On the show today we are talking about how to know when it’s time to refer someone you are supporting.  People are looking to you for support, but you only have a limited amount of resources, skills and capacity to support people. 

As supporters or ministry leaders people often think we have the answers to some of life’s most challenging issues.  As caregivers, the expectations others put on us are just not realistic.  In this episode, I’m going to identify three types of supporters as well as identify 7 signs that indicate that it’s probably time to refer or bring in other supporters.  





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Course:  Finding Hope in Helping

Course: The Caregiver Toolbox


It doesn’t matter if you are a friend or neighbour or if you are a clinician, there are times when the support you can offer is not able to meet the needs of the person you are supporting or they may impact you personally and you need to refer people to receive support from others.  Referring to new or additional support is not a sign that you are lacking, but that you are offering the best possible care for the person seeking support.
But let’s start with identifying the 3 types of supporters 


3 Types of Supporters

  1. Professional – clinicians offering treatment, 
  2. Pastoral/coaching – Non-clinical supporters who have additional training in a specific area. 
  3. Peer – those who support others with their lived experience 


All three types of caregivers have value and contribute to a care team.  Some people think that you only refer to others when you don’t have the skills to support the person, but there are times when those with the highest level of skills bring in other support so that the person needing the support has the best outcomes possible.   Use these 7 indicators to signify that you either need to transfer support to a different person or bring in additional support to be part of the circle of care.


7 Signs that it’s time to refer


1. When you are personally triggered

I talk about this in more depth in my course, Finding Hope in Helping, a self-guided program for those who are struggling with burnout and compassion fatigue. Those in helping professions, whether it’s pastoring or counselling, volunteering in a church we often choose this work because we have experienced difficult times and have been a recipient of support and want to give back.  However, Even though we feel called and find great purpose in supporting others often how we respond to others is impacted by our past experiences.  This doesn’t disqualify you, it can be a great strength; however, awareness is key.  Having healthy boundaries is necessary so you can honour your skills and experiences, and ensure longevity in your people care work.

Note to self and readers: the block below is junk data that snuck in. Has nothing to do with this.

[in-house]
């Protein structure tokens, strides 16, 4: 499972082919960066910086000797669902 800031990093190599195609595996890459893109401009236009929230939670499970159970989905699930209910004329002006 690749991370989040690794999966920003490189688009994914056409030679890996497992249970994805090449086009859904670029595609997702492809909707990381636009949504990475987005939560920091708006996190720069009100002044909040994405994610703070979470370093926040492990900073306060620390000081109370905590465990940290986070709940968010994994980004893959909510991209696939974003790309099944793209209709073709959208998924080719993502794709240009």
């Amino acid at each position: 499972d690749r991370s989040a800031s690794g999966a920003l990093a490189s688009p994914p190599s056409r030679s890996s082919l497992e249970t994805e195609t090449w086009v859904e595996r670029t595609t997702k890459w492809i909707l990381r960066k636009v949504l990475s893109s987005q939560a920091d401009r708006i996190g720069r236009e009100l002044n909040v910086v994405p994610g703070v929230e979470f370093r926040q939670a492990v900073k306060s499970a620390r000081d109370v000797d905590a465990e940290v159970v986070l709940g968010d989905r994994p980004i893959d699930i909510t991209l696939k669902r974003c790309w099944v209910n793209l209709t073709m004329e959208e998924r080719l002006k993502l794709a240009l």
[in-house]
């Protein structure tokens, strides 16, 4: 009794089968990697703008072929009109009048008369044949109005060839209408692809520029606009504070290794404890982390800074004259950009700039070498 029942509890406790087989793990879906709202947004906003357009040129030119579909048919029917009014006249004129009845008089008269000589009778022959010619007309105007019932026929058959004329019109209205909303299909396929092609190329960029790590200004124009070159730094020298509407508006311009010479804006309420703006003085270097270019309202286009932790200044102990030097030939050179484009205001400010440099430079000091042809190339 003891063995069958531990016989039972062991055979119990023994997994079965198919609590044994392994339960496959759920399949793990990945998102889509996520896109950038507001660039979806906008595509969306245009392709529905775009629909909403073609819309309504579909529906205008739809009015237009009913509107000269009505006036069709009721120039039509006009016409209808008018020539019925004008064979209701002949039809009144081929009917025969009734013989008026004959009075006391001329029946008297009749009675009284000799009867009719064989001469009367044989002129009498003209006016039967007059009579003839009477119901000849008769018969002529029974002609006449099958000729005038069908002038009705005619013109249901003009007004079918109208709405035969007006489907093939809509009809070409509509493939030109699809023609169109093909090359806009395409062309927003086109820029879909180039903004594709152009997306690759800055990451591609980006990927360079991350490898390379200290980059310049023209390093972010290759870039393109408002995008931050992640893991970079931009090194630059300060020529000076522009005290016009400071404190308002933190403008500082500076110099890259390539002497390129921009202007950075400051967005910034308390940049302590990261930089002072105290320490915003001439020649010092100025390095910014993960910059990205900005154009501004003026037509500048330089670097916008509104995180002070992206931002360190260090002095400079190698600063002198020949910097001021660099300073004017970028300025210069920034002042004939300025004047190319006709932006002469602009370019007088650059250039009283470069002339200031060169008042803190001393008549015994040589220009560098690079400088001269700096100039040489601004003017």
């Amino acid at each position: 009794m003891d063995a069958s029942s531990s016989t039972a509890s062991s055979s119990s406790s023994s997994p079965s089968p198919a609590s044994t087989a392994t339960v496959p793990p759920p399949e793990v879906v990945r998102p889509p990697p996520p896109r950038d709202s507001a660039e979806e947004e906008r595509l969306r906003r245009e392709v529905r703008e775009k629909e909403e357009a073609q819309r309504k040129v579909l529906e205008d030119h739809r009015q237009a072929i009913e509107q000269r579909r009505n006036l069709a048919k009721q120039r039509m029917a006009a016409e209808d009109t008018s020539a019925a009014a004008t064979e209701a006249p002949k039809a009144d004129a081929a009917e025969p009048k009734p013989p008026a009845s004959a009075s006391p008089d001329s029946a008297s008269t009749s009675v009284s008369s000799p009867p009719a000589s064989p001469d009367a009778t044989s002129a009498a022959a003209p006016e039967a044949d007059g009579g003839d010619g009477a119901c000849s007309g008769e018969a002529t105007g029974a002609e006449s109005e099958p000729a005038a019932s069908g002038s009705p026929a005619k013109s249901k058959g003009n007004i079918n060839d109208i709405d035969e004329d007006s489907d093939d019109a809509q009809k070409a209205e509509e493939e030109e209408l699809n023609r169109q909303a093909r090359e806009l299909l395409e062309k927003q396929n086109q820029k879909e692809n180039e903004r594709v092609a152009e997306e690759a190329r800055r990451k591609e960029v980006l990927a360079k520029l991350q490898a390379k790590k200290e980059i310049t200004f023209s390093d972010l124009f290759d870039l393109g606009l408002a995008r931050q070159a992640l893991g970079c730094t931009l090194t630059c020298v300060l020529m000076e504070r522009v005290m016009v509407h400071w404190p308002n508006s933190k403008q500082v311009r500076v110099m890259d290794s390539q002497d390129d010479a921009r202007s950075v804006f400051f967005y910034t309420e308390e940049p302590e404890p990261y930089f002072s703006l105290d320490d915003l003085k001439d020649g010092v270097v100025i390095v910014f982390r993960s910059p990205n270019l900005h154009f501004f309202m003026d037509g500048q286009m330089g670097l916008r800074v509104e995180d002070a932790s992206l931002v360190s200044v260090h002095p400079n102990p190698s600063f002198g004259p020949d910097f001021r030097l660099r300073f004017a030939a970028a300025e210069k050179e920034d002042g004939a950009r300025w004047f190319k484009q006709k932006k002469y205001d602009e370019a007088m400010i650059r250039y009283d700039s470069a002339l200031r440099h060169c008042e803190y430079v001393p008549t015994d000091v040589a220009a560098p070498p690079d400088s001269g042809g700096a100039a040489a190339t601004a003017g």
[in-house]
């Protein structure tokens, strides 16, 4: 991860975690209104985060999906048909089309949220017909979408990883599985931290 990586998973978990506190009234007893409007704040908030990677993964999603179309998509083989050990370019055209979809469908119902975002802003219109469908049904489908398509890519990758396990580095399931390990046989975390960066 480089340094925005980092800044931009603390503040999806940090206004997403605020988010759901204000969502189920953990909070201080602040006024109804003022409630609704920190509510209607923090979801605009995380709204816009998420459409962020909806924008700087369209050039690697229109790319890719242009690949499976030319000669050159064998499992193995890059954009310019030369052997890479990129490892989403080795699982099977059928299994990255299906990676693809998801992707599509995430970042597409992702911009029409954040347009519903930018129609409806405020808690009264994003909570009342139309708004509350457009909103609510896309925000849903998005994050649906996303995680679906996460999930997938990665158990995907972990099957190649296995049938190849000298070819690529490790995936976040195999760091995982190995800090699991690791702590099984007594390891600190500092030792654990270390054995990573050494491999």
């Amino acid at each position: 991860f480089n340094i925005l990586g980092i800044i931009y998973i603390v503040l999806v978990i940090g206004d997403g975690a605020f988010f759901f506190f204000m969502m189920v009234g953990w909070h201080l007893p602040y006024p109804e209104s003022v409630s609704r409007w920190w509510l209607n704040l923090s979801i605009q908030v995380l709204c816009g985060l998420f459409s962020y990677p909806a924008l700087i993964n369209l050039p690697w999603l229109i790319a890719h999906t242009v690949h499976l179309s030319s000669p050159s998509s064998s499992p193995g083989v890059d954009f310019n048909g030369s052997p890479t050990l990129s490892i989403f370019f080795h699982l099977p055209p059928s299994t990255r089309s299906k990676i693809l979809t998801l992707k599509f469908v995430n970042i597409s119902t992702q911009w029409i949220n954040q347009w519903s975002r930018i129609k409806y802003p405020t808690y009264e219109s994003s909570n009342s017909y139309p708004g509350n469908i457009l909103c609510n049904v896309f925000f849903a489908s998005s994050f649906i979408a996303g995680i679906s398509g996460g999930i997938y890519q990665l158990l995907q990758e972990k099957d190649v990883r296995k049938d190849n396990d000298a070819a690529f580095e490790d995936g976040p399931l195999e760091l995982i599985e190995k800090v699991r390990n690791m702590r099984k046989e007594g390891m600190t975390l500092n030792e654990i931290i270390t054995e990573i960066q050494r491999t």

When you find that your support work is reminding you of your past, or you feel compelled to help a person because of an experience you had this is a sign that it may be time to refer to a new supporter.  It’s healthy and helpful for you to connect the person seeking support with someone else. 


2. When there are case management needs

Have you ever gone out for coffee with someone thinking they just needed to vent or talk through a situation only to discover that they are facing challenges in multiple areas of life.  Finances, kids, relationships, mental health, addictions, trauma.  Finally, they take a breathe and make eye contact with you desperate for hope and help. When the person you are supporting has multiple issues going on at the same time, this is a signal that you need to bring another person into the circle of care.  

You are one person and you can’t support someone through ALL of their issues and problems.  By referring other needs to those who are best suited to support them, it offers the best care and prevents burnout and compassion fatigue in yourself.


3. When you feel like you’re researching how to support someone

We are all familiar with the overwhelmed feeling that comes when someone asks for advice or support in an area that we know very little about.  Initially, we can feel the responsibility to research and discover how to so support the person in this issue. However, I feel this is a sign that you need to refer.